European Parliament Debates European Crypto Tax. Without new revenue for the EU, “Portugal is one of the most penalized”


European Parliament lawmakers have come forward with proposals to diversify the European Union (EU) funding sources that include taxes on crypto assets. The report has as one of the rapporteurs the Portuguese MEP José Manuel Fernandes, who argues to the ECO that “if we do not have new revenues for the EU Budget, Portugal is one of the most penalized countries”.

In this proposal by the MEPs, which will still have to be discussed in the European Parliament, several suggestions are put forward for new ways of financing the EU. One of them is the “introduction of a European tax on crypto assets, whose revenues would flow into the European budget as a new own resource”.

This idea arises taking into account that the global crypto market has been growing rapidly, and they are “progressively considered as a true means of payment and part of investment strategies”.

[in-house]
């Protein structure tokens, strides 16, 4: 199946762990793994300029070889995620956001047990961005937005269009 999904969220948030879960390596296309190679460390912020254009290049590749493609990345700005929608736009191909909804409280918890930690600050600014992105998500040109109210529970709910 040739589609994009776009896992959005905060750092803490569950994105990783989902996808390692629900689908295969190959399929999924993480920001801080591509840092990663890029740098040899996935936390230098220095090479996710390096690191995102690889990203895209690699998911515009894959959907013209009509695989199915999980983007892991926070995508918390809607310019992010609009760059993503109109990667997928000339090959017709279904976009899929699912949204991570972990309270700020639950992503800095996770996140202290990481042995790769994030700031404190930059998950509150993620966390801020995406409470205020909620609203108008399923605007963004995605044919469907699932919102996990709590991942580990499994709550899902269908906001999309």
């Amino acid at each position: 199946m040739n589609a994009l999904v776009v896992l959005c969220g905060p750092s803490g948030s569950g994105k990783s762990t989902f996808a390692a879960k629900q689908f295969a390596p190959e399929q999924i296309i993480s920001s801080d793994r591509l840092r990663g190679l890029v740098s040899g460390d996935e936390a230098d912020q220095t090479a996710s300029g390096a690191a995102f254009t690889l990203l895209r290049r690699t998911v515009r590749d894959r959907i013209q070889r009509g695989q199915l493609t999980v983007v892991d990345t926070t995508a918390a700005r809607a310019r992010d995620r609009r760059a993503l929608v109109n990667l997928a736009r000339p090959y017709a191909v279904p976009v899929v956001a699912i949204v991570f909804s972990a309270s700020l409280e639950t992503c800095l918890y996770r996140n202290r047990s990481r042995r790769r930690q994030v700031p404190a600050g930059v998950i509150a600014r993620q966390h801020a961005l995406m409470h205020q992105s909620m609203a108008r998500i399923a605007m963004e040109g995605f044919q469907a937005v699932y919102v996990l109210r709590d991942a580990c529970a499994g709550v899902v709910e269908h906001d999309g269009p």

Cryptos face decisive year. Scrutiny “will only increase”

Read more

José Manuel Fernandes argues that taxation is difficult in each Member State, so “it works better on an EU scale: there is greater efficiency”. This does not mean, however, that the revenue will all come to the EU budget, the MEP points out, pointing out that “everything in the report needs impact studies, which the European Commission should do”.

The social democrat stresses that “there are no European taxes, because the Council decides the new revenues for the EU budget unanimously and each Parliament has to ratify”. In this way, “these rates have to be calibrated” and sometimes there are “offsets”.

In the report, it is suggested that this levy could be levied on capital gains resulting from crypto-asset activities (based on a uniform tax rate for all EU member states), take the form of a tax on crypto-asset transactions, or a tax on cryptocurrency mining and trading determined according to their electricity consumption and environmental impact.

Leave a Response